KLINTWORTH, HENRY, a veteran of the Civil War, is now retired from active life and since 1892 has lived in his pleasant home at 1410 East Brown Street, Springfield. He was born in Hanover, Germany, January 12, 1831, son of Peter and Adeline Klintworth, natives of Germany, where both spent their entire lives. The father owned a farm and conducted it until his death. There were six children in the family and all came to America and settled. They were: Adeline, Benjamin, Henry, Peter, Dieterich, John, who was killed in a sugar refinery in London, England, where he lived for a time.
Henry Klintworth spent his boyhood on a farm and was educated in Hanover. He left school at the age of fourteen years and in 1853 came to America with a brother, landing in New York City. He went to Philadelphia and soon afterward found employment on a railroad, where he spent a short time, then worked a few months in a sugar refinery, after which he and his brother Peter went to Chicago, remained there nine days, then went to Milwaukee and thence to Madison, Wis., where he worked two months in a brick yard for $22 a month and his board. He then went on to Minnesota, where he found a German settlement, where he was welcomed and warmly invited to remain. He worked tow months for a Norwegian manufacturer in a lime kiln, receiving $80 per month for his services, then went to St. Louis for a time, and there changed his gold money for paper, receiving $1.75 in paper for each gold dollar he traded. In 1857 Mr. Klintworth came to Springfield, where he worked in a brick yard about four years.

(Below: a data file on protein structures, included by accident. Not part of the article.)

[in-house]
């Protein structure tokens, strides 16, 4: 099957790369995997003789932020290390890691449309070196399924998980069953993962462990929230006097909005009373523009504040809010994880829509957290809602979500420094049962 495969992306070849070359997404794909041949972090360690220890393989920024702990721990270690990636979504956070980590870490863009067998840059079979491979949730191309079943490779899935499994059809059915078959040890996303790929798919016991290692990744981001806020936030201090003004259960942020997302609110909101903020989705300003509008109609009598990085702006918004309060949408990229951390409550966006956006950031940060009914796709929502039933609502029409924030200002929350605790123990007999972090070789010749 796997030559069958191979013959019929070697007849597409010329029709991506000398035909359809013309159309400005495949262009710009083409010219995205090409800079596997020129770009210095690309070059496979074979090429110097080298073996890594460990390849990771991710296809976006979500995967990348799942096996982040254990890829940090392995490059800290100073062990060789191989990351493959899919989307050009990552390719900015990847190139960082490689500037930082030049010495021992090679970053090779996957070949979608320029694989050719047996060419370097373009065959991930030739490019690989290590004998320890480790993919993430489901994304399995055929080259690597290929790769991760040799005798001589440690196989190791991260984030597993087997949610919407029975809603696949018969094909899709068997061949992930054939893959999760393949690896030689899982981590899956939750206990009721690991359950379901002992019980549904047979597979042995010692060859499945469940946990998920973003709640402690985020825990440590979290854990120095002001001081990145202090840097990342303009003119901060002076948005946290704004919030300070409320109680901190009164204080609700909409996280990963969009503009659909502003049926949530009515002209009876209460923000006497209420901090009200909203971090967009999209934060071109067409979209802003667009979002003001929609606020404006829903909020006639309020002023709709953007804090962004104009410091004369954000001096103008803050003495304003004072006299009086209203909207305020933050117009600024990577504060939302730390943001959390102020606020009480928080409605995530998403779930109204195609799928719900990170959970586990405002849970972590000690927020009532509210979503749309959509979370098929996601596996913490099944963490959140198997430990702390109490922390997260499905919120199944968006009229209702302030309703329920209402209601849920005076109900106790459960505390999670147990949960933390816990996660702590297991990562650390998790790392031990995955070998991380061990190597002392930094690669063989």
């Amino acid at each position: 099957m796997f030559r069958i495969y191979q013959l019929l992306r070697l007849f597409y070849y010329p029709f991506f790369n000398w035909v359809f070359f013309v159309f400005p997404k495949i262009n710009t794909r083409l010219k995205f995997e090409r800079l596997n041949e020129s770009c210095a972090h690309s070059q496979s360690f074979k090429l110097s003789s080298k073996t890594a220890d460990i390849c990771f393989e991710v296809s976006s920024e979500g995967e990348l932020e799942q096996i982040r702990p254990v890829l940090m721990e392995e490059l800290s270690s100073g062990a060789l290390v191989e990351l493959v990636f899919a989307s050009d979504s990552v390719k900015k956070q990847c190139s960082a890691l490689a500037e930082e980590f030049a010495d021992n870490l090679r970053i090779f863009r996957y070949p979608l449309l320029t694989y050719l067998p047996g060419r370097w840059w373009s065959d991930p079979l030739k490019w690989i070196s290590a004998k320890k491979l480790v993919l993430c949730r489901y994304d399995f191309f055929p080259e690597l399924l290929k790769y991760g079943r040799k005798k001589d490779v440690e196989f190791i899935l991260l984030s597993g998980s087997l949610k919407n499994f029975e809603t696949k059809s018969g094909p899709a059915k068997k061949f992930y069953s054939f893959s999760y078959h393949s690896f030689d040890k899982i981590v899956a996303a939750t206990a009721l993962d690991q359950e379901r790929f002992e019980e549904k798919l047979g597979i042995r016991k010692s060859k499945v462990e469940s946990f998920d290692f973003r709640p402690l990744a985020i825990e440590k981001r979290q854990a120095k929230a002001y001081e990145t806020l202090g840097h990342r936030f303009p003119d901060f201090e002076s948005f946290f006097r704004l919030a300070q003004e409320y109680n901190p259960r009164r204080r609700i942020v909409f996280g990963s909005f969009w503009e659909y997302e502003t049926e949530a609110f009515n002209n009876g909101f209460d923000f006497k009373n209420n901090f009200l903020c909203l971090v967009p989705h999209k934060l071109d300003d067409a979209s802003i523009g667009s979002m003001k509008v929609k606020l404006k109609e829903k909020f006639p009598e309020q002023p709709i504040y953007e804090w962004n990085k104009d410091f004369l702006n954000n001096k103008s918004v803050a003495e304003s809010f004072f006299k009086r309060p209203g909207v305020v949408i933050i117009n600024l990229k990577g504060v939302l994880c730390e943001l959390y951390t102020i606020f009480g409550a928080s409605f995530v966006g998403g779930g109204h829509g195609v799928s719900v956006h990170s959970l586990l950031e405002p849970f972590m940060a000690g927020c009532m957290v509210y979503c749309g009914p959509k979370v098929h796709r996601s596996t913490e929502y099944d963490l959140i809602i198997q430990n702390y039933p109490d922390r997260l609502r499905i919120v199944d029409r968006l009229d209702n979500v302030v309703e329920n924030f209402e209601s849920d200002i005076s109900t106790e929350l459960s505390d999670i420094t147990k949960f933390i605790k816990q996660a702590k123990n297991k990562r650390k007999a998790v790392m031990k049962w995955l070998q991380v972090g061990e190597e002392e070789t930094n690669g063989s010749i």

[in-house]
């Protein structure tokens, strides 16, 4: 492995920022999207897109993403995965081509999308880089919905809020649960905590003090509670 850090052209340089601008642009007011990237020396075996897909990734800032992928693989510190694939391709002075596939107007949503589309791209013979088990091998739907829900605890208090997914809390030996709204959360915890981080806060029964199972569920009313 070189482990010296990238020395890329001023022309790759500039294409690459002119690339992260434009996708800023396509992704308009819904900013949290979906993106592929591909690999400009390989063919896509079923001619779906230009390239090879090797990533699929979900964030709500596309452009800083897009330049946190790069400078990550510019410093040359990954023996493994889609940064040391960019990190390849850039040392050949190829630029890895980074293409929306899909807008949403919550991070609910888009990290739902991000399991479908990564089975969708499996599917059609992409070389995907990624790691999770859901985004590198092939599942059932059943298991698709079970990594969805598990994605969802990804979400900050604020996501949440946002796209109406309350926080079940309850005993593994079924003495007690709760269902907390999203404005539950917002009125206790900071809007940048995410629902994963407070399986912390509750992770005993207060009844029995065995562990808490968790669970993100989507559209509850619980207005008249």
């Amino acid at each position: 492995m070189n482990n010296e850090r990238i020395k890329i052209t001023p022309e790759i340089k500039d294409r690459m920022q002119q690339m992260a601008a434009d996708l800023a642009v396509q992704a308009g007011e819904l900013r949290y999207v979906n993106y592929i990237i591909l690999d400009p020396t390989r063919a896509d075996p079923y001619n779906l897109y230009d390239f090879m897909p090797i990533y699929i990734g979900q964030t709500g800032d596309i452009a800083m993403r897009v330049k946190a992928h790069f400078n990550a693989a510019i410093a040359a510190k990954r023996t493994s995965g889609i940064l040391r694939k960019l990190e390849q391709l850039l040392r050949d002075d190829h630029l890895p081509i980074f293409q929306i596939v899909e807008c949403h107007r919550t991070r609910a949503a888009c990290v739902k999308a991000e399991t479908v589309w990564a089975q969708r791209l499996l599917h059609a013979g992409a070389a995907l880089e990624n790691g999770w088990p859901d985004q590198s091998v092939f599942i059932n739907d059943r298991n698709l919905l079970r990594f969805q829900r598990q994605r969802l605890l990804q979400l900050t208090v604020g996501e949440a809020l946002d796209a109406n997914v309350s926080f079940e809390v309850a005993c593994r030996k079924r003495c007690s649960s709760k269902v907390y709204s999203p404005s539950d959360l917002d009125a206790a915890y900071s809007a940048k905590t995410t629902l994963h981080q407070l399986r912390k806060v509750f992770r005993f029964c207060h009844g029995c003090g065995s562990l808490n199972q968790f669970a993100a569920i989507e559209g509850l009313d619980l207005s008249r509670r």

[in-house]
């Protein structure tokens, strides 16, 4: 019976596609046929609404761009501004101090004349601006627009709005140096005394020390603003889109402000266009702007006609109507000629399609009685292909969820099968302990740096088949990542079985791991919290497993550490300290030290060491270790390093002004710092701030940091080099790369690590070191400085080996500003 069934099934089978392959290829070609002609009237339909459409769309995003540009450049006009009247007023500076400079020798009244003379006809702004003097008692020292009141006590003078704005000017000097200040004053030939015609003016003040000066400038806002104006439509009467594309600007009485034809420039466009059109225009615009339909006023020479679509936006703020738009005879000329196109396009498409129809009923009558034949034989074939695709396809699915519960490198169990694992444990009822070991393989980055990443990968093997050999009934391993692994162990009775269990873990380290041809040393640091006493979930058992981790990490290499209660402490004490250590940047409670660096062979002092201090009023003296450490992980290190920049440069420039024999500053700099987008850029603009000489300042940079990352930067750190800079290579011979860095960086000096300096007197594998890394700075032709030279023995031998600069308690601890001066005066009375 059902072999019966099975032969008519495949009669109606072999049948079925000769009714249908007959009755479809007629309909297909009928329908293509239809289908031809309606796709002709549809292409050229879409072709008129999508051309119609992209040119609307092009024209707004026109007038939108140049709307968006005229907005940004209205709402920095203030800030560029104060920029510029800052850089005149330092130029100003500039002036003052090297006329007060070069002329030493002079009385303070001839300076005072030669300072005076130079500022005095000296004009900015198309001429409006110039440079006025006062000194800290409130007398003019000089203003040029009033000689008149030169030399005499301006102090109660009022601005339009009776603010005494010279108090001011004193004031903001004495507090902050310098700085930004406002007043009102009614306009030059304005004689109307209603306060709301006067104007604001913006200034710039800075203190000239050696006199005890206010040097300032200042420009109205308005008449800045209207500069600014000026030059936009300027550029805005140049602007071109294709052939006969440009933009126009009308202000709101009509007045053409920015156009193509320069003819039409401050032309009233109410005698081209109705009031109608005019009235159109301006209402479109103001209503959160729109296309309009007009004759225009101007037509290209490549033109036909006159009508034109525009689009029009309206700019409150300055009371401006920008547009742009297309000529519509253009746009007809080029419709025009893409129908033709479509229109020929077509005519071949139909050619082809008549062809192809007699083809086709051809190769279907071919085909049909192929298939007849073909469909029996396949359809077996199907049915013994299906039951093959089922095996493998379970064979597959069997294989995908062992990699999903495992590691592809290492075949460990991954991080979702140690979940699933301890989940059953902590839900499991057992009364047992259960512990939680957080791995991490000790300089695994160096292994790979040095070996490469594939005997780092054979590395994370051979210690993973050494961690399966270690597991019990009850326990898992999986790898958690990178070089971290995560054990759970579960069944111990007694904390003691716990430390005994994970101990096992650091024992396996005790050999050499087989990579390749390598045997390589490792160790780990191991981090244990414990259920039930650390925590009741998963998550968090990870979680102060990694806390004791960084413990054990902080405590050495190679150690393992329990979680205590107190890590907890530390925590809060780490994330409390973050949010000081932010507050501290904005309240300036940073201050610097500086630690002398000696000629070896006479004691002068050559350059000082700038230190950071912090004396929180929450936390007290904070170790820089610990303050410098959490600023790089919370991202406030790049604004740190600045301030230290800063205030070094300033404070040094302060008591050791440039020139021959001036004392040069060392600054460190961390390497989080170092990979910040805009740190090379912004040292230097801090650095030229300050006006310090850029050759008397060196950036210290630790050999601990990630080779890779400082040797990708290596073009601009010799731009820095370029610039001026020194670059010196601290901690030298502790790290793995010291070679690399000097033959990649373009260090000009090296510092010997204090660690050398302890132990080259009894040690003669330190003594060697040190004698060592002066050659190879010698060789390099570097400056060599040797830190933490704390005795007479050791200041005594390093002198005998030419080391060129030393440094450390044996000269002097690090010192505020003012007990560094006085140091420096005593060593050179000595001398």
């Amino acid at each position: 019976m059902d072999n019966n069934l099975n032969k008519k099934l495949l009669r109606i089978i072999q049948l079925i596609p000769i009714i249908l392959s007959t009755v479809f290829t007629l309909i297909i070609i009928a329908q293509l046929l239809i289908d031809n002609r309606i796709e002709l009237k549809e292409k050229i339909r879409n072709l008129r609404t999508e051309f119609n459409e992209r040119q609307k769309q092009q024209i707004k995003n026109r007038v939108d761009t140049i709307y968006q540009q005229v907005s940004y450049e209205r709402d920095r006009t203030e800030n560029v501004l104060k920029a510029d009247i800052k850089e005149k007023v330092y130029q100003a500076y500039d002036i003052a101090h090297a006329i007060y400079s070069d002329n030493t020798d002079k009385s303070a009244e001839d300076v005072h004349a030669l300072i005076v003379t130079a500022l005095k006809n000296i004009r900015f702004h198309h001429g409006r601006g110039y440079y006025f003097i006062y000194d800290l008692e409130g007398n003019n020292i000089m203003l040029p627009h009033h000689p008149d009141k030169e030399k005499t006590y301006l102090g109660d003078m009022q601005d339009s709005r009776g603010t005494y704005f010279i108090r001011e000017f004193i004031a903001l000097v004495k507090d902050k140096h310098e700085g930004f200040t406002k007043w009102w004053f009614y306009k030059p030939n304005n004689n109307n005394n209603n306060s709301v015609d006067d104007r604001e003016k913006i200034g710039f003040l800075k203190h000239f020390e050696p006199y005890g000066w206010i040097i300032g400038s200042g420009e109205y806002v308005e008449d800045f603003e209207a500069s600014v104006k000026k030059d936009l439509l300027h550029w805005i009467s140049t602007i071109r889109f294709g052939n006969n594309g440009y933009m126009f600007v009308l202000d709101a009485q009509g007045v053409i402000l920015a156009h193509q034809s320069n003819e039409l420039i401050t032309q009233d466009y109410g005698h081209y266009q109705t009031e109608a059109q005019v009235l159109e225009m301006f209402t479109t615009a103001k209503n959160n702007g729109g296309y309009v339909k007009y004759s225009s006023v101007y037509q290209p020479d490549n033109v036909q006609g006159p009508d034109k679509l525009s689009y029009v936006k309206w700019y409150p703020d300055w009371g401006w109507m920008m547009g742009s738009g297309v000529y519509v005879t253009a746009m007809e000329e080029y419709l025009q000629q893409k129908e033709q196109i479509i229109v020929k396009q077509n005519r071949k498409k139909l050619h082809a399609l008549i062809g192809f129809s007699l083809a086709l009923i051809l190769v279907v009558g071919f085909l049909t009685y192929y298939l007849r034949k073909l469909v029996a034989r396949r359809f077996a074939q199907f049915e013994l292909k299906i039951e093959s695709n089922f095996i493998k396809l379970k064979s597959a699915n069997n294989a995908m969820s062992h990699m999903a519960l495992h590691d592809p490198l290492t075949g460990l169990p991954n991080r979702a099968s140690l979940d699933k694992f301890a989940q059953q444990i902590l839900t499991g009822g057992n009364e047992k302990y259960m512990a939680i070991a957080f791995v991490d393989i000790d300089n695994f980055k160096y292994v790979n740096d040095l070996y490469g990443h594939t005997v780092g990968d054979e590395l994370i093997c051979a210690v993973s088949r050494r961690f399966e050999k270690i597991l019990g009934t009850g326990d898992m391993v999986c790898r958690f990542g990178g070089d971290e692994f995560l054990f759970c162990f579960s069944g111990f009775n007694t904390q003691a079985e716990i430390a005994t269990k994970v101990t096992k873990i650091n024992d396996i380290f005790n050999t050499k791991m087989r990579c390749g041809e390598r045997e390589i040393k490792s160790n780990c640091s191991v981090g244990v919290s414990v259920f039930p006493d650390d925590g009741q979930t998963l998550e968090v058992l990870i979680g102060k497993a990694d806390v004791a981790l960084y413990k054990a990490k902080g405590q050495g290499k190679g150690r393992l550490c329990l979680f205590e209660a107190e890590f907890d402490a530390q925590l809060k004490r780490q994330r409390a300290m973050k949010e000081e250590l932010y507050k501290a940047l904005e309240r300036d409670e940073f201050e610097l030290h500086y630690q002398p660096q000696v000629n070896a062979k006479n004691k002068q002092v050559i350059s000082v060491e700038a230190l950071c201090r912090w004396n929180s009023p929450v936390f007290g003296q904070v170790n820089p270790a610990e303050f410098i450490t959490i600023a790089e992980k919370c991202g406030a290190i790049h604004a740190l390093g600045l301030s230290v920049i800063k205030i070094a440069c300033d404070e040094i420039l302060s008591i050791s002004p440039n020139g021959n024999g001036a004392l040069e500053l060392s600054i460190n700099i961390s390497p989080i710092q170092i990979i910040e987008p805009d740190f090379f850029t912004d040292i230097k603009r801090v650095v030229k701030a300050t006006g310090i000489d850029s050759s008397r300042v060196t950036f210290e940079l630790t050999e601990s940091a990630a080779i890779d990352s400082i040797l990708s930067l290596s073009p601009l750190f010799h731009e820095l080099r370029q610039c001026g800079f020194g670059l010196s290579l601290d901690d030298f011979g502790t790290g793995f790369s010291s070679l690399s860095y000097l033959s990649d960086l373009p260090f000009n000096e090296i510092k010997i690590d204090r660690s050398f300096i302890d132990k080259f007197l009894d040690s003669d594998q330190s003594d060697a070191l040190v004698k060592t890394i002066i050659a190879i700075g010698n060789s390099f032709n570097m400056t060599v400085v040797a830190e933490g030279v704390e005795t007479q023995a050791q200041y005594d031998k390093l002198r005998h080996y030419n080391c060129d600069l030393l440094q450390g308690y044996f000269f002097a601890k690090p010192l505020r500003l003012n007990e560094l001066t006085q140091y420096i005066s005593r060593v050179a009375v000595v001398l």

In 1861, when President Lincoln issued his first call for troops, to the number of 75,000, Mr. Klintworth enlisted for three months, in Company A, Fifth Missouri Volunteer Infantry, at St. Louis, and at the end of his term enlisted for three years and served under General Sigel Osterhaus. He participated in many important battles and many skirmishes. Among them were those at Camp Jackson, Booneville, Springfield, (Mo.), Pea Ridge and Little Rock, (Ark.). He went to the State of Louisiana, on July 4, 1863, crossed the Mississippi River to Vicksburg, and took part in the siege against that city; served on pilot duty on a transport to Cairo, Ill.; thence proceeded up the Ohio River to Cumberland, thence up the Tennessee River to a short distance, and then returned the same way to Vicksburg. He was discharged from service at the close of the war, at St. Louis, Mo., and went from there to Springfield, Ill., where he located permanently. He was a brave and faithful soldier, whose record speaks for itself.
After the war Mr. Klintworth purchased a small piece of land in Sangamon County, where he carried on gardening until he retired from active life, purchasing the home he still occupies.
Mr. Klintworth was married, in 1871, to Mary (Bose) Klintworth, daughter of Frederick and Mary Bose, and widow of John Klintworth, who was a brother of Henry Klintworth. She was first married in London, and after her husband was killed in the sugar refinery there, brought her son Fred with her to America. She had five children by her first marriage, of whom Peter died in South Carolina, July 18, 1899; henry, died in infancy; Frederick, of Pawnee, Ill.; Dieterich, died in London, at the age of three years; Catherine, born in London, was brought to America by Peter Klintworth and his wife, and grew to womanhood in Springfield, where she was married, in 1881, to Frank Richards, an employee of the Standard Oil Company at Springfield. Mr. and Mrs. Richards live with Mr. Klintworth and have six children: Eda, Elizabeth, Frank, William, Marguerite and Wilbur. Mr. Klintworth and the members of his family are devout members of the German Lutheran Church. He is much interested in public affairs and in politics is a Republican. He is well known in the community and genuinely respected.